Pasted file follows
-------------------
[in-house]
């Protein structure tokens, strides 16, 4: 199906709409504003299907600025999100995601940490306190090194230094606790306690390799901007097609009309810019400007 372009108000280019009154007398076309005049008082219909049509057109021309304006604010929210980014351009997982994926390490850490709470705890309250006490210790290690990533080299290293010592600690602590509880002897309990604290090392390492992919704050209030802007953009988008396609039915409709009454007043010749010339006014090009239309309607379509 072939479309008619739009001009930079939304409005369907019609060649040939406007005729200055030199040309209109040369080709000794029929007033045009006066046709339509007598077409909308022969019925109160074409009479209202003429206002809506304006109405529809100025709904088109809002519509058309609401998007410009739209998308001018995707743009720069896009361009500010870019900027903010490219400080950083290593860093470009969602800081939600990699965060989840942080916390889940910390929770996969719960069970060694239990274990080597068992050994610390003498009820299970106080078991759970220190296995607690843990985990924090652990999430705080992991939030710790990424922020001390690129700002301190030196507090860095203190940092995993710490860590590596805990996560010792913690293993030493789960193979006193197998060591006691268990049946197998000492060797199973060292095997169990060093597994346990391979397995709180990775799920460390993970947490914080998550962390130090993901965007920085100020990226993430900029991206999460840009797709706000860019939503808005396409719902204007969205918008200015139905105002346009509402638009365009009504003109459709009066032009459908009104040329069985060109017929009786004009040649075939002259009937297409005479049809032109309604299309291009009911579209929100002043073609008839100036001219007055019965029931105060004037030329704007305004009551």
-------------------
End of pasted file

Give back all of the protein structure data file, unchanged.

[in-house]
């Protein structure tokens, strides 16, 4: 199906709409504003299907600025999100995601940490306190090194230094606790306690390799901007097609009309810019400007 372009108000280019009154007398076309005049008082219909049509057109021309304006604010929210980014351009997982994926390490850490709470705890309250006490210790290690990533080299290293010592600690602590509880002897309990604290090392390492992919704050209030802007953009988008396609039915409709009454007043010749010339006014090009239309309607379509 072939479309008619739009001009930079939304409005369907019609060649040939406007005729200055030199040309209109040369080709000794029929007033045009006066046709339509007598077409909308022969019925109160074409009479209202003429206002809506304006109405529809100025709904088109809002519509058309609401998007410009739209998308001018995707743009720069896009361009500010870019900027903010490219400080950083290593860093470009969602800081939600990699965060989840942080916390889940910390929770996969719960069970060694239990274990080597068992050994610390003498009820299970106080078991759970220190296995607690843990985990924090652990999430705080992991939030710790990424922020001390690129700002301190030196507090860095203190940092995993710490860590590596805990996560010792913690293993030493789960193979006193197998060591006691268990049946197998000492060797199973060292095997169990060093597994346990391979397995709180990775799920460390993970947490914080998550962390130090993901965007920085100020990226993430900029991206999460840009797709706000860019939503808005396409719902204007969205918008200015139905105002346009509402638009365009009504003109459709009066032009459908009104040329069985060109017929009786004009040649075939002259009937297409005479049809032109309604299309291009009911579209929100002043073609008839100036001219007055019965029931105060004037030329704007305004009551």